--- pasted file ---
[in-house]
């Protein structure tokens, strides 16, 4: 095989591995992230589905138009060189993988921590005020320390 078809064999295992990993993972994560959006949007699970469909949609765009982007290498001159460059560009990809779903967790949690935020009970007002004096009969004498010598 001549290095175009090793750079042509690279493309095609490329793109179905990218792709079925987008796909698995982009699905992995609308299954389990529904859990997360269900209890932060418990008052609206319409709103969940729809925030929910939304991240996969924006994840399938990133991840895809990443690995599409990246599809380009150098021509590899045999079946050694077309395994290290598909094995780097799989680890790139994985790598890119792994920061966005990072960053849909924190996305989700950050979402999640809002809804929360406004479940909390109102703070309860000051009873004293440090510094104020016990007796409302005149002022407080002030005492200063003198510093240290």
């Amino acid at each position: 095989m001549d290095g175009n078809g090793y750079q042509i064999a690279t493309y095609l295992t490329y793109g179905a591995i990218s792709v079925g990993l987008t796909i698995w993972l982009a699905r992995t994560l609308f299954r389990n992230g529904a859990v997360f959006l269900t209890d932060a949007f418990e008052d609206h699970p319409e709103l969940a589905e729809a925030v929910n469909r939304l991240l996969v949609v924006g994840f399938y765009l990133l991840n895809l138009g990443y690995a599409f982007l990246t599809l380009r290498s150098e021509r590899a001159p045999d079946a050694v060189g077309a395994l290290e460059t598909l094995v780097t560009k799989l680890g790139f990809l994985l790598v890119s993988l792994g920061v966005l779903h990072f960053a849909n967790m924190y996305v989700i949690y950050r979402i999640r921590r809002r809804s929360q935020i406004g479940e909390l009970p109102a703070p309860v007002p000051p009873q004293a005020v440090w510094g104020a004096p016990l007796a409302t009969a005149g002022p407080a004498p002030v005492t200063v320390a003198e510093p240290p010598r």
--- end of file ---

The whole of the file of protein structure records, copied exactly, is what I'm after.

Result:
[in-house]
């Protein structure tokens, strides 16, 4: 095989591995992230589905138009060189993988921590005020320390 078809064999295992990993993972994560959006949007699970469909949609765009982007290498001159460059560009990809779903967790949690935020009970007002004096009969004498010598 001549290095175009090793750079042509690279493309095609490329793109179905990218792709079925987008796909698995982009699905992995609308299954389990529904859990997360269900209890932060418990008052609206319409709103969940729809925030929910939304991240996969924006994840399938990133991840895809990443690995599409990246599809380009150098021509590899045999079946050694077309395994290290598909094995780097799989680890790139994985790598890119792994920061966005990072960053849909924190996305989700950050979402999640809002809804929360406004479940909390109102703070309860000051009873004293440090510094104020016990007796409302005149002022407080002030005492200063003198510093240290």
């Amino acid at each position: 095989m001549d290095g175009n078809g090793y750079q042509i064999a690279t493309y095609l295992t490329y793109g179905a591995i990218s792709v079925g990993l987008t796909i698995w993972l982009a699905r992995t994560l609308f299954r389990n992230g529904a859990v997360f959006l269900t209890d932060a949007f418990e008052d609206h699970p319409e709103l969940a589905e729809a925030v929910n469909r939304l991240l996969v949609v924006g994840f399938y765009l990133l991840n895809l138009g990443y690995a599409f982007l990246t599809l380009r290498s150098e021509r590899a001159p045999d079946a050694v060189g077309a395994l290290e460059t598909l094995v780097t560009k799989l680890g790139f990809l994985l790598v890119s993988l792994g920061v966005l779903h990072f960053a849909n967790m924190y996305v989700i949690y950050r979402i999640r921590r809002r809804s929360q935020i406004g479940e909390l009970p109102a703070p309860v007002p000051p009873q004293a005020v440090w510094g104020a004096p016990l007796a409302t009969a005149g002022p407080a004498p002030v005492t200063v320390a003198e510093p240290p010598r």